Janmashtami marks the birth of Lord Krishna the eighth avatar of Lord Vishnu on earth. It is celebrated with great fervour every year. According to Hindu mythology whenever the earth is wrought by cruelty and misery, Lord Vishnu descends upon the earth in one of his human avatars. Lord Krishna is one of his avatars who took birth in Mathura to Devaki and Vasudeva to kill his cruel uncle Kansa. Lord Krishna is known by countless names - Govinda, Balgopal, Jagadguru, Manmohan, Murlimanohar, Krishna, Kanhaiya, Gopal, Nandlal, Brijesh. No matter what you call him, Makhan Chor spreads joy and peace amid the mayhem. Did you know that little Krishna was also called 'Makhan Chor', owing to his love for butter.
Krishna Janmashtami is one of the major festivals in the Hindu calendar. This year India is celebrating Janmashtami on 12 August. Different regions in India celebrate this auspicious festival in their own way. Most people do fasting on an entire day. People stay up till midnight to break their fast and recite bhajans for Lord Krishna as it is believed that Lord Krishna was born on 12 AM. If you want to know how Janmashtami is celebrated in different parts of India then do read the blog Janmashtami celebrations across India.
In spite of his pranks Krishna was everybody's favourite in the neighbourhood. On the occasion of Janmashtami let’s recall the story behind the Chappan Bhog offered to Lord Krishna on Janmashtami. One time he saved his entire town from the torrential rains by lifting Mount Govardhan on his little finger. This episode is one of the most famous legends of Hindu mythology and is also tied with the famous practice of offering Lord Krishna 56 types of prasads also called “Chappan Bhog” (56 different offerings). Worshippers prepare 56 types of prasads and offer it to their beloved deity on occasions like Janmashtami and Govardhan puja. You must be wondering why 56 and not any other number? Keep reading the blog to know the legend behind this.
Legend behind Chappan Bhog
According to Hindu texts people in Vrindavan followed a practice of offering lavish meals to Lord Indra (God of rain and storm) to please him so that they are blessed with good monsoon and harvest every year. Lord Krishna found this practice to be harsh for the farmers who cannot afford the lavish food. Then he persuaded the villagers to stop making these offerings to Lord Indra. Lord Indra got angry due to the lack of food offered and triggered tremendous rainfall and thunderstorm in Vrindavan. The rain and storm continued for months that led to the flooding of the houses, displacement of the people from their loved ones. Fearing for their lives, the villagers approached little Krishna for help who then asked everyone to proceed to the Govardhan hill.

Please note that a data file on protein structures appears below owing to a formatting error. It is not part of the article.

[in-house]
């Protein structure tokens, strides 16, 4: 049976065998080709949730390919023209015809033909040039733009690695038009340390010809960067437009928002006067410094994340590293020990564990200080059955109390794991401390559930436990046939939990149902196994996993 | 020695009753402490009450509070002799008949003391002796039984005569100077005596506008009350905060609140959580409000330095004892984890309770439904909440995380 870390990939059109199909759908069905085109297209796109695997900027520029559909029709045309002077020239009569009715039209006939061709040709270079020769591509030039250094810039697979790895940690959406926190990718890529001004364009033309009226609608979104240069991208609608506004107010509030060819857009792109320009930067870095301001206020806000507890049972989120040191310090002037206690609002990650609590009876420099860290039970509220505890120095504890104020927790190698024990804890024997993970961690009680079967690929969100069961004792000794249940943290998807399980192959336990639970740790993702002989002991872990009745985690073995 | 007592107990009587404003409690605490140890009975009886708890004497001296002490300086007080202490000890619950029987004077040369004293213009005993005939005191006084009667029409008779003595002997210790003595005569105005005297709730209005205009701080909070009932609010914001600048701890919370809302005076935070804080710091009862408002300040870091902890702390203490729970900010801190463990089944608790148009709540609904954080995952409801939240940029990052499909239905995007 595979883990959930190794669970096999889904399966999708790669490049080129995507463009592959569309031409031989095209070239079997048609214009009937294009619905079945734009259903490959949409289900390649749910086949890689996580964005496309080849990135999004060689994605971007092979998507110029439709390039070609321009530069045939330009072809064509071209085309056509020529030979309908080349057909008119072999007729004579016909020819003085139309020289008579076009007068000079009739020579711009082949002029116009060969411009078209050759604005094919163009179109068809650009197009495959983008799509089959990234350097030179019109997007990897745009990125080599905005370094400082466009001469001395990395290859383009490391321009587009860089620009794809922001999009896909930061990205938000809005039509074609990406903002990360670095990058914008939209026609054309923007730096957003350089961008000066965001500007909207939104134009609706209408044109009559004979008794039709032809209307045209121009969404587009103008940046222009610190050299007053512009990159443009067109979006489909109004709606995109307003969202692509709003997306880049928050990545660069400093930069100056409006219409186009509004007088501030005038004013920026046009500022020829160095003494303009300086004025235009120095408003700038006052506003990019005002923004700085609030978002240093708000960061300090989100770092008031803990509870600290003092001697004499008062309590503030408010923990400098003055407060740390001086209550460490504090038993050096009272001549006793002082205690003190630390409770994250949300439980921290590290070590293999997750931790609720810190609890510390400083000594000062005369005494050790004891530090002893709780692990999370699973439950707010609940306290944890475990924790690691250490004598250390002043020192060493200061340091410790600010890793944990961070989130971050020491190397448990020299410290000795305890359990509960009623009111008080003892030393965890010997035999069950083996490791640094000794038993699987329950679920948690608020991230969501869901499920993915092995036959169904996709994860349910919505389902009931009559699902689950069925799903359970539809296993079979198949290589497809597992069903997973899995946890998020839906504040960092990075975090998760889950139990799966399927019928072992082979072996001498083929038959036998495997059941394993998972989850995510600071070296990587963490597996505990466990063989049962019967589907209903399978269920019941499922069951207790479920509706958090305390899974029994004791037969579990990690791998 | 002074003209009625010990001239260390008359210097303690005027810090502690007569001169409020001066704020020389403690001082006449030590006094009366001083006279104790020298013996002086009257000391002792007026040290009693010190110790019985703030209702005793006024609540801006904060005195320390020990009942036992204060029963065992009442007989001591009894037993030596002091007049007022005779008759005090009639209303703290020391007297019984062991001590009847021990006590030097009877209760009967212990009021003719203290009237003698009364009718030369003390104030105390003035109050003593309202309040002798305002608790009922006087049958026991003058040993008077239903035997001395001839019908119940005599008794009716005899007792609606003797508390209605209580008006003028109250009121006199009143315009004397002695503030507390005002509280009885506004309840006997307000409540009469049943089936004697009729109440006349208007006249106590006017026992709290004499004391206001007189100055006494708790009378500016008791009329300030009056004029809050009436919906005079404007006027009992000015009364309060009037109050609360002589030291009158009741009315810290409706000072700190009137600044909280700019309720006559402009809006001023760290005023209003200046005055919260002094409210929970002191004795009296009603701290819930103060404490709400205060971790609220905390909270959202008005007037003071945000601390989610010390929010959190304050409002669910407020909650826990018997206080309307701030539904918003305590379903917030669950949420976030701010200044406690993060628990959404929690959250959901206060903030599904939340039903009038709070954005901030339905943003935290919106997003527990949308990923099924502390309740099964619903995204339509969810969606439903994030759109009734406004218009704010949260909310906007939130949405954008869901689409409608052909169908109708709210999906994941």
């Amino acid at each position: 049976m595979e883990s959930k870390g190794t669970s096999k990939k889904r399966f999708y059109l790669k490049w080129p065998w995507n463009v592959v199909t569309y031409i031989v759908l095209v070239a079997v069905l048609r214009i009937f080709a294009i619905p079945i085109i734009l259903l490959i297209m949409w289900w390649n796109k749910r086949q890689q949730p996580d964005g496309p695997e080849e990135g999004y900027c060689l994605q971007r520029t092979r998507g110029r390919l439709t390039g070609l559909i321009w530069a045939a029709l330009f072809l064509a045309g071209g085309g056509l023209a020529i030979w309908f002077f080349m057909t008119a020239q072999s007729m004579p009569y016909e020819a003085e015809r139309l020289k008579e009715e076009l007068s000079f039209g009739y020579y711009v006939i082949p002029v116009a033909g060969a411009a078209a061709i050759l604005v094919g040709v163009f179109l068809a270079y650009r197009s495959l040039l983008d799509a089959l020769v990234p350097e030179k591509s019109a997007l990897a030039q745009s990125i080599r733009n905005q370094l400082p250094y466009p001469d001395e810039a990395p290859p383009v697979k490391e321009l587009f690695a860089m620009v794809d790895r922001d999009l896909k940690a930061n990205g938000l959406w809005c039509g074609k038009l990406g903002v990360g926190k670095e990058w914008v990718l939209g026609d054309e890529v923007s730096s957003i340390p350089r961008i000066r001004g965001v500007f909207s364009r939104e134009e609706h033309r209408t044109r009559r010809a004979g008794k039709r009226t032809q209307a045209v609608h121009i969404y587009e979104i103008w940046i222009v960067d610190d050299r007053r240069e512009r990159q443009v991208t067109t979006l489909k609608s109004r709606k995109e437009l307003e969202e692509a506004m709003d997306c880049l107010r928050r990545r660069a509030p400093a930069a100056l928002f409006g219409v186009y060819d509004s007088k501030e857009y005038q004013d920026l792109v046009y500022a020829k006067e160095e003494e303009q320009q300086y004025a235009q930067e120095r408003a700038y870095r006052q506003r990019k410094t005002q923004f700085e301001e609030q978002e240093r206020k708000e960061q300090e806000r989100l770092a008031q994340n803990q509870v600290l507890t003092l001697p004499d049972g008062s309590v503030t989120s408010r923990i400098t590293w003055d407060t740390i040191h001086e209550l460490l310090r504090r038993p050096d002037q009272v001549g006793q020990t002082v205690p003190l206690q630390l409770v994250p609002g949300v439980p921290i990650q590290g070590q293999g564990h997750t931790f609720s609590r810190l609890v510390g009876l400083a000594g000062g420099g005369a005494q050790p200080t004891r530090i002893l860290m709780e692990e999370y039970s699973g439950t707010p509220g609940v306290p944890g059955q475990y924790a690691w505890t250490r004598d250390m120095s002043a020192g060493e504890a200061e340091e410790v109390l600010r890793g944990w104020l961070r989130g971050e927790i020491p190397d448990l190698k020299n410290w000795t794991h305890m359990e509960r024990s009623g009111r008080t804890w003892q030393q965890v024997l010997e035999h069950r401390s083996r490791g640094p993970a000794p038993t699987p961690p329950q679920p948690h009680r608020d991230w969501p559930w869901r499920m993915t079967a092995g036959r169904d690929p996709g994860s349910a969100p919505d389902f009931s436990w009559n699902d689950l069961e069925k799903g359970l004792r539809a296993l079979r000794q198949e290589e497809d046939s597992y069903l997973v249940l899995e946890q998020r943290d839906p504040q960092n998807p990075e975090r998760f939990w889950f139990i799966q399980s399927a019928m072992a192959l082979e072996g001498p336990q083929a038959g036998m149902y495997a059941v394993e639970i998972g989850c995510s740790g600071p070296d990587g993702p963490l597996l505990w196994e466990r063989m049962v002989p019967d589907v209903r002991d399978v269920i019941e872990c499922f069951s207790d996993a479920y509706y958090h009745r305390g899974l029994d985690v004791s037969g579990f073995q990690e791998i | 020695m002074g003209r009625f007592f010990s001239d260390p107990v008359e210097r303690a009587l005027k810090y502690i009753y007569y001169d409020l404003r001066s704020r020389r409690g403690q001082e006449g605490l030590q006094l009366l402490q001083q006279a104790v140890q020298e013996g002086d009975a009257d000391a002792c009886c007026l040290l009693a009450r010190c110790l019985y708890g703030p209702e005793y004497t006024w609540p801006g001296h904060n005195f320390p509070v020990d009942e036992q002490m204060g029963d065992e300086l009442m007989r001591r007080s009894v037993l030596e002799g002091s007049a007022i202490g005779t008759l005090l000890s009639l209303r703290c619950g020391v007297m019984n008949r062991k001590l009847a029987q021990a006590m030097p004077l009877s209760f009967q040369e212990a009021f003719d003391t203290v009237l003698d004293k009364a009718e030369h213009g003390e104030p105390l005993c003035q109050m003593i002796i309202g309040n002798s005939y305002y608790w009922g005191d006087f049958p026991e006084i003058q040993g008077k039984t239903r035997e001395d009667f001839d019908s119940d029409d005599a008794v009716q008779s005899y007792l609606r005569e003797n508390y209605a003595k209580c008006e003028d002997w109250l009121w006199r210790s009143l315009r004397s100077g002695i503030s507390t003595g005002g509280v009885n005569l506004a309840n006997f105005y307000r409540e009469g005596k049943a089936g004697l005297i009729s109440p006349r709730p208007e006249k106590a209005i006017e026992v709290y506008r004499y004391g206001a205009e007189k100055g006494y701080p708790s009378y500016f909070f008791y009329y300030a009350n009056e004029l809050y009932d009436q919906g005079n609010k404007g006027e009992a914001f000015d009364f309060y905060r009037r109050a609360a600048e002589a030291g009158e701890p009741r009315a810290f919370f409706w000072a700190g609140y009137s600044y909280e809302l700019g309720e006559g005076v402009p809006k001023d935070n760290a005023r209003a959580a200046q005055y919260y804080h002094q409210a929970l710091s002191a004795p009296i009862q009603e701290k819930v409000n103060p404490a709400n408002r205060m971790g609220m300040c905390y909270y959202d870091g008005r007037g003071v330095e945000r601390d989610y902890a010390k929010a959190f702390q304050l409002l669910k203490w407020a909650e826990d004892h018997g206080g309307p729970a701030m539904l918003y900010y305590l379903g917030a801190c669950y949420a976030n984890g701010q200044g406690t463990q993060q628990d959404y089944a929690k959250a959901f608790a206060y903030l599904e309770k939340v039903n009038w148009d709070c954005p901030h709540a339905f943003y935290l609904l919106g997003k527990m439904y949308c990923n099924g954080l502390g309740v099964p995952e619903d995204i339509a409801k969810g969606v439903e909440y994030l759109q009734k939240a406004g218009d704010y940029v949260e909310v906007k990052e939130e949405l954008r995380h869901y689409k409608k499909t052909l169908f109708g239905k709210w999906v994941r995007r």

Lord Krishna then lifted the Govardhan Parvat with his little finger. The rain continued till 7 days and the little Makhan chor held the entire hill on his little finger for all 7 days. In Fact he did not even consume any food. Eventually Lord Indra had to stop the rains in Vrindavan. It is said that Mother Yashoda used to feed Sri Krishna 8 times a day. As soon as the rain subsided all the people offered a total 56 dishes to compensate for 7 days of abstinence, out of gratitude.
The lavish spread of 56 dishes consists of Lord Krishna's favourite dishes. As legend has it, devotees prepare the Chappan Bhog on Janmashtami to please Krishna and as an act of respect for his sacrifice. On this day devotees wake up early and start preparing the Bhog in the morning. Chappan Bhog includes cereal, fruits, dry fruits, sweets, drinks, namkeen and pickles. Some of the common items found in the Chappan Bhog are makhan mishri, kheer, rasgulla, jeera ladoo, jalebi, rabri, mathri, malpua, mohanbhog, chutney, murabba, saag, dahi, rice, dal, kadhi, ghewar, chila, papad, moong dal ka halwa, pakoda, khichadi, brinjal ka sabji, lauki ka sabji, poori, badam milk, tikkis, cashews, almonds, pistachios and elaichi among others.
The traditional bhog comprises 16 snacks, 20 sweets and 20 kinds of dry fruits but the first bhog offered is makhan mishri. The bhog is arranged in a particular sequence like milk items are placed first followed by savoury items and sweets in the end. It is first offered to Lord Krishna and then distributed among the devotees & priests.
Now you know why devotees of Lord Krishna follow the tradition of Chappan Bhog and prepare plethora of delicacies for the deity. Here’s wishing you all a very Happy Janmashtami!! Let’s celebrate this Krishna Janmashtami with the loved ones by preparing Chappan Bhog delights. For quick ticket booking experience, book your train and flight tickets through Trainman app. Download Trainman App and check PNR Status of the booked ticket, Seat Availability, Train Running Status, Train between Stations and lot more.